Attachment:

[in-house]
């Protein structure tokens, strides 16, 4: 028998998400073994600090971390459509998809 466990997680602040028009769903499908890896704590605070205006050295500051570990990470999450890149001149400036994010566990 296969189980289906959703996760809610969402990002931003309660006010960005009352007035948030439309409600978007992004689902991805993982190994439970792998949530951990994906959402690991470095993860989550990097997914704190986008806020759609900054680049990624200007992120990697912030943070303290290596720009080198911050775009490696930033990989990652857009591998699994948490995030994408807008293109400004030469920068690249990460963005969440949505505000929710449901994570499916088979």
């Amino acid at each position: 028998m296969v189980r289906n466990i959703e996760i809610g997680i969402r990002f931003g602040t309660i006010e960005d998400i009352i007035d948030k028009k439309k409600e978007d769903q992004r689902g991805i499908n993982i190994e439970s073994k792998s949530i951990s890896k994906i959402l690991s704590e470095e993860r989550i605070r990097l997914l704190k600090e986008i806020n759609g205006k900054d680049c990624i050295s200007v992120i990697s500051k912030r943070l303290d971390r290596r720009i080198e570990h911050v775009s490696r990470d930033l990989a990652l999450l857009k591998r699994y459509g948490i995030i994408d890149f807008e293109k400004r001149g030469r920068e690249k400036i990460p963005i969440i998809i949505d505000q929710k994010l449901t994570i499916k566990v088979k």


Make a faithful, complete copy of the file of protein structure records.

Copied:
[in-house]
């Protein structure tokens, strides 16, 4: 028998998400073994600090971390459509998809 466990997680602040028009769903499908890896704590605070205006050295500051570990990470999450890149001149400036994010566990 296969189980289906959703996760809610969402990002931003309660006010960005009352007035948030439309409600978007992004689902991805993982190994439970792998949530951990994906959402690991470095993860989550990097997914704190986008806020759609900054680049990624200007992120990697912030943070303290290596720009080198911050775009490696930033990989990652857009591998699994948490995030994408807008293109400004030469920068690249990460963005969440949505505000929710449901994570499916088979």
């Amino acid at each position: 028998m296969v189980r289906n466990i959703e996760i809610g997680i969402r990002f931003g602040t309660i006010e960005d998400i009352i007035d948030k028009k439309k409600e978007d769903q992004r689902g991805i499908n993982i190994e439970s073994k792998s949530i951990s890896k994906i959402l690991s704590e470095e993860r989550i605070r990097l997914l704190k600090e986008i806020n759609g205006k900054d680049c990624i050295s200007v992120i990697s500051k912030r943070l303290d971390r290596r720009i080198e570990h911050v775009s490696r990470d930033l990989a990652l999450l857009k591998r699994y459509g948490i995030i994408d890149f807008e293109k400004r001149g030469r920068e690249k400036i990460p963005i969440i998809i949505d505000q929710k994010l449901t994570i499916k566990v088979k």